John Puhiatau Pule
As I walked out of the forest one night
I saw a young girl quiver like a bird
under God’s servant the pastor,
his robe was freely given blood
transparent in his holy sin,
the girl’s eyes sucked in by fireflies,
her lips cried into the earth.
I let a dove loose from my mouth
sat down and watched the stars
migrate into her black hair,
the pastor gave a final jerk
and moved leaves into a final storm.
I parted the flax so to see new voices
that wept like a river down two seedlings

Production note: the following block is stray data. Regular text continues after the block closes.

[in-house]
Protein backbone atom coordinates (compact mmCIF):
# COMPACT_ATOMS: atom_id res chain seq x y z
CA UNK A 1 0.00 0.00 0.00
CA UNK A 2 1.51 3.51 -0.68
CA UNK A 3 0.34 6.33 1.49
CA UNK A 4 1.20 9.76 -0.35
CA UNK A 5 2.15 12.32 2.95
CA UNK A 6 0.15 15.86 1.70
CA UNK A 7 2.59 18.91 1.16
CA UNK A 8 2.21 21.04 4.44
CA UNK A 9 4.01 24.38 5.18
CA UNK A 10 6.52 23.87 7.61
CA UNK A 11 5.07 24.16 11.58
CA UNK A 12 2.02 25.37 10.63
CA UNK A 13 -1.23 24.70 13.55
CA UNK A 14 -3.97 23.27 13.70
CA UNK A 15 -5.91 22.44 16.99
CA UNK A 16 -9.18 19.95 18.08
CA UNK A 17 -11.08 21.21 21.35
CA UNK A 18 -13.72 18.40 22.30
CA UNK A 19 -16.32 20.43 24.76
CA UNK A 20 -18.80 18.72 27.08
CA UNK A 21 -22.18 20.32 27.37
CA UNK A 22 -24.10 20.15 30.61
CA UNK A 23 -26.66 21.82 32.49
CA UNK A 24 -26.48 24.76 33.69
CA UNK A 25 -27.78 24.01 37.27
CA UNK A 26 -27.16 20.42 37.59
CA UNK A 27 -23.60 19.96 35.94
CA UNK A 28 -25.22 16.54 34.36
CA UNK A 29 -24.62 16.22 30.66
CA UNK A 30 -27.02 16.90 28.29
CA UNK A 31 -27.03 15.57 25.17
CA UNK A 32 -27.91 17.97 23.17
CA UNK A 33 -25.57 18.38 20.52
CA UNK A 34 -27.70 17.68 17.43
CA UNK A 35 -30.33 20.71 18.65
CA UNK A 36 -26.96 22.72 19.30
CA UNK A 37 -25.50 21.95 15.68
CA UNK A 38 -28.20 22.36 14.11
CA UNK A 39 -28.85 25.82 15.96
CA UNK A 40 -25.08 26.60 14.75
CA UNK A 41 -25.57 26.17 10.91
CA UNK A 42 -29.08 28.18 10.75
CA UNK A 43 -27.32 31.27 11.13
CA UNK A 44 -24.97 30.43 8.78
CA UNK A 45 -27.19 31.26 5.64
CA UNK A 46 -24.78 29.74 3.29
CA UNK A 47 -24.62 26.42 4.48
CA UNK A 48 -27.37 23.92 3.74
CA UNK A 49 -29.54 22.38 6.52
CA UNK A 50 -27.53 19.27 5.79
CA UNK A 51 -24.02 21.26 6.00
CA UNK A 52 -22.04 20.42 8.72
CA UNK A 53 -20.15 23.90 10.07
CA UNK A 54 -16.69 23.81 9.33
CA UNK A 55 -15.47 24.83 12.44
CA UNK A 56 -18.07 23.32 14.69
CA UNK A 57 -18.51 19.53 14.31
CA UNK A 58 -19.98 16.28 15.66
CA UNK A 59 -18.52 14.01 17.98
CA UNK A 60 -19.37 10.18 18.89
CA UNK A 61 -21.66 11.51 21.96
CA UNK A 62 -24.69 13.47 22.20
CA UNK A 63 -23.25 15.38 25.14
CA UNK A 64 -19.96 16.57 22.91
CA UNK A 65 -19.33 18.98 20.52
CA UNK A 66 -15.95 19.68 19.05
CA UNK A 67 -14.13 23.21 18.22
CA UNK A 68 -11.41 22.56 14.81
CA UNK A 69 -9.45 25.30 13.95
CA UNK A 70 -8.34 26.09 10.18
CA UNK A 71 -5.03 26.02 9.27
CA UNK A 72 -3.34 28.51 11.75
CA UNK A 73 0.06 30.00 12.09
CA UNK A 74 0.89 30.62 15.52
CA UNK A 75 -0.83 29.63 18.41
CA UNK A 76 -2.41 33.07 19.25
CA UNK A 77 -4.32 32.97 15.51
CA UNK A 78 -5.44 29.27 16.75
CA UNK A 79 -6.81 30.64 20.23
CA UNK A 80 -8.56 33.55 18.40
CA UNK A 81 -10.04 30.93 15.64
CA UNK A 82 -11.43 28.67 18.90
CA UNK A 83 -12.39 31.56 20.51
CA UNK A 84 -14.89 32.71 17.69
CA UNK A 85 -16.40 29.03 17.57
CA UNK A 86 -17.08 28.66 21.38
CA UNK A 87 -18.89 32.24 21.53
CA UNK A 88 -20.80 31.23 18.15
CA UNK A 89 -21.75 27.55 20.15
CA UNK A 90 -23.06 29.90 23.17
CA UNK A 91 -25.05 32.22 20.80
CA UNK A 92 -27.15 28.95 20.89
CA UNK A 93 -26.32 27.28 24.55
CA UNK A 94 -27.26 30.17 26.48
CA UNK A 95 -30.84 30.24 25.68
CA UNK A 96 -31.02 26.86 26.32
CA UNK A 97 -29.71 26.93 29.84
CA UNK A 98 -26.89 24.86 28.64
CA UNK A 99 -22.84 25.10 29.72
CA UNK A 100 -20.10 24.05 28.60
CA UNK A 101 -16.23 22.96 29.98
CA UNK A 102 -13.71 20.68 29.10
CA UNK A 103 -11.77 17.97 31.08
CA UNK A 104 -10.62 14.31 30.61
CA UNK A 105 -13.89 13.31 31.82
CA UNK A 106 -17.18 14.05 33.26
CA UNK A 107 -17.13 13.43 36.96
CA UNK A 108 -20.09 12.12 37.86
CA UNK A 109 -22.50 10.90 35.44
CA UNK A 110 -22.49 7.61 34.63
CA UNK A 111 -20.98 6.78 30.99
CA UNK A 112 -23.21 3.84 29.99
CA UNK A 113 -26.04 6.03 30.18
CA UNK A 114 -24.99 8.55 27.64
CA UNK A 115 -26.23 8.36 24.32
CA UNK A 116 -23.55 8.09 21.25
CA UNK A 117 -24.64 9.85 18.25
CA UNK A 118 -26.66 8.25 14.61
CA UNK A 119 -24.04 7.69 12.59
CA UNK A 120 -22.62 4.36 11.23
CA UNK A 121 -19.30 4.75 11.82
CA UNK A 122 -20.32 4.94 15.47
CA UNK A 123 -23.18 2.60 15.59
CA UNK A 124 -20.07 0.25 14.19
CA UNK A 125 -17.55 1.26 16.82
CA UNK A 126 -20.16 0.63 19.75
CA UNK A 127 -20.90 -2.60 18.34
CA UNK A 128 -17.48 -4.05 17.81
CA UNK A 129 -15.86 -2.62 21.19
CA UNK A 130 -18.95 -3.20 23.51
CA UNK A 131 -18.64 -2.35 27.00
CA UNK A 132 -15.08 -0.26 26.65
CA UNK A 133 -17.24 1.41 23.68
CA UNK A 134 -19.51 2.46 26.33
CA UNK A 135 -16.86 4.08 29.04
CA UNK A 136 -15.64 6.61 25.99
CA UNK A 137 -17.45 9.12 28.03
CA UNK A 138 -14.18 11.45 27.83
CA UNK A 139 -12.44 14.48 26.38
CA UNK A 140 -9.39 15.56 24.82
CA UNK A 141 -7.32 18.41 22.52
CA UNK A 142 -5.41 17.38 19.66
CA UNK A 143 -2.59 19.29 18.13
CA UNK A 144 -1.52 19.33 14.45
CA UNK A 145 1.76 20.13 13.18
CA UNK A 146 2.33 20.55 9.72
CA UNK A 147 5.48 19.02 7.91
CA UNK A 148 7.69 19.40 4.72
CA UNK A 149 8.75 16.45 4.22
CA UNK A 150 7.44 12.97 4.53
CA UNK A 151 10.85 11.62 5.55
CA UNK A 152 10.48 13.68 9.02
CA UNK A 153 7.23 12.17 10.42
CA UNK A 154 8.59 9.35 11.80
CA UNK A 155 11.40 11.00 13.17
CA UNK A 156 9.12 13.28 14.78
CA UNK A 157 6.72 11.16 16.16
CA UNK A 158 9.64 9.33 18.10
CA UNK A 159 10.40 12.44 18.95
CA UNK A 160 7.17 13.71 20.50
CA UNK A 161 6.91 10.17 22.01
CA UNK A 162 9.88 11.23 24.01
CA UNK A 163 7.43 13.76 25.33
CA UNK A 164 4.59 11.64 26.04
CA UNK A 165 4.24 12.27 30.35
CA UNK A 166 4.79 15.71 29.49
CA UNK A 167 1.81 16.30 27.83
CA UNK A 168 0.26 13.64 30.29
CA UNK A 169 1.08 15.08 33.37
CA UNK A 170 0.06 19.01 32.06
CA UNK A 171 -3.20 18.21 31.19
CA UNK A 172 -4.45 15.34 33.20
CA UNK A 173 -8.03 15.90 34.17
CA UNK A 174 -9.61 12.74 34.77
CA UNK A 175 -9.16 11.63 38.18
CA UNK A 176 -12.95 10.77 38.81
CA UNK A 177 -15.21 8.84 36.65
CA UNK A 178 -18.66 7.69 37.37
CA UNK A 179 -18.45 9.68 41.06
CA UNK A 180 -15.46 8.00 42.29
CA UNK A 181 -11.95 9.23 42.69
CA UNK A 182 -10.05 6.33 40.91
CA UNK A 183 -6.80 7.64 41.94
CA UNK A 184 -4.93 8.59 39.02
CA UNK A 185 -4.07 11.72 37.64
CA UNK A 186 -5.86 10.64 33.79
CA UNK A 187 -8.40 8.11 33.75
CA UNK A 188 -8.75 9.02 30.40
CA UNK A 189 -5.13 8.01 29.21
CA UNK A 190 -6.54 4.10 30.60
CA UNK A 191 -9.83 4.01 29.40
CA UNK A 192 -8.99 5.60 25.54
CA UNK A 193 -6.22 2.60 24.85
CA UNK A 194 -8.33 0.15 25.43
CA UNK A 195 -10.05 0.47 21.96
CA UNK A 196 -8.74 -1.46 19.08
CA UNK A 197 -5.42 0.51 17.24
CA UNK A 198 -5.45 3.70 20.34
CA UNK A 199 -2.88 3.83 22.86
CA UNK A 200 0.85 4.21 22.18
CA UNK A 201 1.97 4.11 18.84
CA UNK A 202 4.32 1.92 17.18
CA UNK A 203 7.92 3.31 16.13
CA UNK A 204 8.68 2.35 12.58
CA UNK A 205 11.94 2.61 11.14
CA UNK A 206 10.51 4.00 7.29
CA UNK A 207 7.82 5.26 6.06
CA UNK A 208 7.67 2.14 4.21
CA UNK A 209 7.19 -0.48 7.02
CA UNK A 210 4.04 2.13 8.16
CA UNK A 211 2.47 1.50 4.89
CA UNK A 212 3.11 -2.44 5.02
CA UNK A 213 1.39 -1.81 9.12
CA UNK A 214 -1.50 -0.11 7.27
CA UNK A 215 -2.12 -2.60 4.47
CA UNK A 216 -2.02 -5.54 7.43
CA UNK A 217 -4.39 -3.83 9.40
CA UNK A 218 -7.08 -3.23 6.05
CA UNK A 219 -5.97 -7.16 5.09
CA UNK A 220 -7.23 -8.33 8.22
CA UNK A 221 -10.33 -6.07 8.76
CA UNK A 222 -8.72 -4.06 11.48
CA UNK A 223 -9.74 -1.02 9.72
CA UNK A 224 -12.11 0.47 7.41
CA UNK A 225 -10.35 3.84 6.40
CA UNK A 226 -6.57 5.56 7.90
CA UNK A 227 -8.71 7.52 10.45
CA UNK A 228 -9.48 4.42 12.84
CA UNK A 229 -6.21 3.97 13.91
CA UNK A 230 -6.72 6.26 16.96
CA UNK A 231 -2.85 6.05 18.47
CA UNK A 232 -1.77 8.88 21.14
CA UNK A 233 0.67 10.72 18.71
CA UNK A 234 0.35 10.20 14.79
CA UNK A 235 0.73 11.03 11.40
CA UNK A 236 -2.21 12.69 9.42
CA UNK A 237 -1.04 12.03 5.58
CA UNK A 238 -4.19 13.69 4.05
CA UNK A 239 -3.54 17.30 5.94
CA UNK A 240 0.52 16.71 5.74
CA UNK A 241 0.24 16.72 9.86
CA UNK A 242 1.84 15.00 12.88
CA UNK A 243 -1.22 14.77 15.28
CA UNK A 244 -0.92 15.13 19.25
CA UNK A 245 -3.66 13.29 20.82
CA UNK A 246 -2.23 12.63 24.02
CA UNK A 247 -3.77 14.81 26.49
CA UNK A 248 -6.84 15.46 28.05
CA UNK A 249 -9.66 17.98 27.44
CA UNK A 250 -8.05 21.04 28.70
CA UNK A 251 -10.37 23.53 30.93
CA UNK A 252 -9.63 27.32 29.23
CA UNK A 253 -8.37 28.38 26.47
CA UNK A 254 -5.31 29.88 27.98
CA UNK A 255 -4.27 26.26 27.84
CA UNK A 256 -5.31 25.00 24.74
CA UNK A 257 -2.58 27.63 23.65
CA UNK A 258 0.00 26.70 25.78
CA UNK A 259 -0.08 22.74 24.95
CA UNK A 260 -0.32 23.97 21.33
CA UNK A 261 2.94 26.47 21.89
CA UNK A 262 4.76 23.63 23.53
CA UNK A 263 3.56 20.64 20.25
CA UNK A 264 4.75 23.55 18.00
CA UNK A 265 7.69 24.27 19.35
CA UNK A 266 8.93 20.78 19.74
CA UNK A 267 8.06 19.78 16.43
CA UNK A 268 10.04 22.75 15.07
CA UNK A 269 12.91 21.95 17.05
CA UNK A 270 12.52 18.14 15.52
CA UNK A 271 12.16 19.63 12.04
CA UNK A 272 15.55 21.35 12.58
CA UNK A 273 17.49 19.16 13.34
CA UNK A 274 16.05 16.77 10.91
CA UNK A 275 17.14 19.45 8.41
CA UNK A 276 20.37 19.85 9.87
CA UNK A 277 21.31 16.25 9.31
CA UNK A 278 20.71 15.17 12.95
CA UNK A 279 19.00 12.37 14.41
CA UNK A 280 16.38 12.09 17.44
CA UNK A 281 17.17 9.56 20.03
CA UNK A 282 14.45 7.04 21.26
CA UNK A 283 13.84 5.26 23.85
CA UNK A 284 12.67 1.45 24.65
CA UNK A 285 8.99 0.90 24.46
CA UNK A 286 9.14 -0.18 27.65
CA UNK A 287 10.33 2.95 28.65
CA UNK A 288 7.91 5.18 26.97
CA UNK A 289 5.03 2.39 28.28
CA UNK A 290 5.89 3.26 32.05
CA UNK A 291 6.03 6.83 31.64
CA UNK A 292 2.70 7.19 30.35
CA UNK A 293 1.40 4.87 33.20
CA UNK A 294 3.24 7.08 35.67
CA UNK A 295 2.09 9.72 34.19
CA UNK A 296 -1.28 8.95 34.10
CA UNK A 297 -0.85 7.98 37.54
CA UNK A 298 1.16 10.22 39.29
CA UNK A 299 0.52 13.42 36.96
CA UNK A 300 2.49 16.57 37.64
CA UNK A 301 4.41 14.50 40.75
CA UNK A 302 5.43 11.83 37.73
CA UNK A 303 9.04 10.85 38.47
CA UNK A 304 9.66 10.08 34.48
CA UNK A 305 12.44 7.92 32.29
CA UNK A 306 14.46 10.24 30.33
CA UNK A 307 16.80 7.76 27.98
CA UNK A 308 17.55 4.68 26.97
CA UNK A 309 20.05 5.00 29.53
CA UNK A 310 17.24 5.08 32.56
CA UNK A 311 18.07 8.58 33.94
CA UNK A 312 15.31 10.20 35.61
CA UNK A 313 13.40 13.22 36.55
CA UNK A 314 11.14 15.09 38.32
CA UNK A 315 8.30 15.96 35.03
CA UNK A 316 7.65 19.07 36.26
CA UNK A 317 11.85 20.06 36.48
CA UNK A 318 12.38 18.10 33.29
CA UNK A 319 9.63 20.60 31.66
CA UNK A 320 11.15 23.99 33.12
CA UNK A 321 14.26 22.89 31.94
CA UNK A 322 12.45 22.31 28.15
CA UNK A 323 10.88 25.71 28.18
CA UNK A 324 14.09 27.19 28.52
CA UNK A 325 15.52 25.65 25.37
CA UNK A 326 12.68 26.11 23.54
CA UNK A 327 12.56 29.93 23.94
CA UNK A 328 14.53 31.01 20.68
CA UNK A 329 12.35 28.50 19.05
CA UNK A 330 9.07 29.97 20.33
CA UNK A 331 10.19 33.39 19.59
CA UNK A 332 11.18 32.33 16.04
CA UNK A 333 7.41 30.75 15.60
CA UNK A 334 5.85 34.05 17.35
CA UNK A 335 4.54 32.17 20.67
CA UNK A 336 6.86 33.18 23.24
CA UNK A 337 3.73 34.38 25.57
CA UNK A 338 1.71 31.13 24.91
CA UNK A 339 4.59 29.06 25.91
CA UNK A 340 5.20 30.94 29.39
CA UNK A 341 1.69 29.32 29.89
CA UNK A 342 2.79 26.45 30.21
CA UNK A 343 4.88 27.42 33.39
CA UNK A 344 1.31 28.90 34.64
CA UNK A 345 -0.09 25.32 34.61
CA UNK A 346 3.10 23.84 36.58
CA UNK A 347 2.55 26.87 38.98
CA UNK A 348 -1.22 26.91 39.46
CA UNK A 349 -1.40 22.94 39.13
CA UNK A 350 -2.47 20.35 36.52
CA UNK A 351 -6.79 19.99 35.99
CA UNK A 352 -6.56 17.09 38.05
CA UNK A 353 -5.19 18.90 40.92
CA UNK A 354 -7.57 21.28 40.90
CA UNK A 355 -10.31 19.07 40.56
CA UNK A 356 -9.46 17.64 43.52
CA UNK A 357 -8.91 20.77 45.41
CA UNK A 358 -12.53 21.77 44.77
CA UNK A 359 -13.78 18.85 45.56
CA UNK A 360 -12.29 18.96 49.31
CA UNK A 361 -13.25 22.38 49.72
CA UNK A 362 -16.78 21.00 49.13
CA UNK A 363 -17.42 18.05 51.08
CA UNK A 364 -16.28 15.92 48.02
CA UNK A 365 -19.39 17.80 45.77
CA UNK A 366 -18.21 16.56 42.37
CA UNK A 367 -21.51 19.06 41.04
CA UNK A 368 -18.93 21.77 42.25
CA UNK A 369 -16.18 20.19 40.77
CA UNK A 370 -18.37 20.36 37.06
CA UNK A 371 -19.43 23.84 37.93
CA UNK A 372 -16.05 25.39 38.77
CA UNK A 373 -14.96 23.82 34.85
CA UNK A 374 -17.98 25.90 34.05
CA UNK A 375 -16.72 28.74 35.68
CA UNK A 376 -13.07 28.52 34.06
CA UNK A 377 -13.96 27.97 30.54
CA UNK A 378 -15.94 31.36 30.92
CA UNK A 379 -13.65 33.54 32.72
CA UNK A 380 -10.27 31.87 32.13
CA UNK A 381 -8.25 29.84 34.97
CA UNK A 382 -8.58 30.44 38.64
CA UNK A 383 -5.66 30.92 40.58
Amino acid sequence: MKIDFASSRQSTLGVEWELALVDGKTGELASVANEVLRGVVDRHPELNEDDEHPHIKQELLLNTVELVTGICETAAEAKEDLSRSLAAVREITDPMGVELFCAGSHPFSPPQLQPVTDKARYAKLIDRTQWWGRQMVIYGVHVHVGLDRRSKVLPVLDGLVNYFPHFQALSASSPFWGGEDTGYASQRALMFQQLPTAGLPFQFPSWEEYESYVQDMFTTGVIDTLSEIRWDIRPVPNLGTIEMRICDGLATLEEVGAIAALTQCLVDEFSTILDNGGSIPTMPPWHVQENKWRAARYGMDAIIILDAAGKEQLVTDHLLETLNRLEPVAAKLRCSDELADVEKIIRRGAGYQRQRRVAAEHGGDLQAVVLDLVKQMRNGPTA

and as if to say goodbye
he threw what looked like Jesus
into her hand.
His shadow, all that was left of
the night, crushed the morning
sun hiding above his head.
The girl examined red ants
soaked in blood.
I followed her back to Liku
past worker eating the garden
past mothers calling their children
past young men drunk on loku wine
and before she entered her house she
saw my shadow stop her dreaming
and when we ran to each other’s eyes
she said, did you see?
I gave her the crabs I caught that night,
only because I hunt close to your legs, I said,
and rather than go home I
watched the men fish off the reef.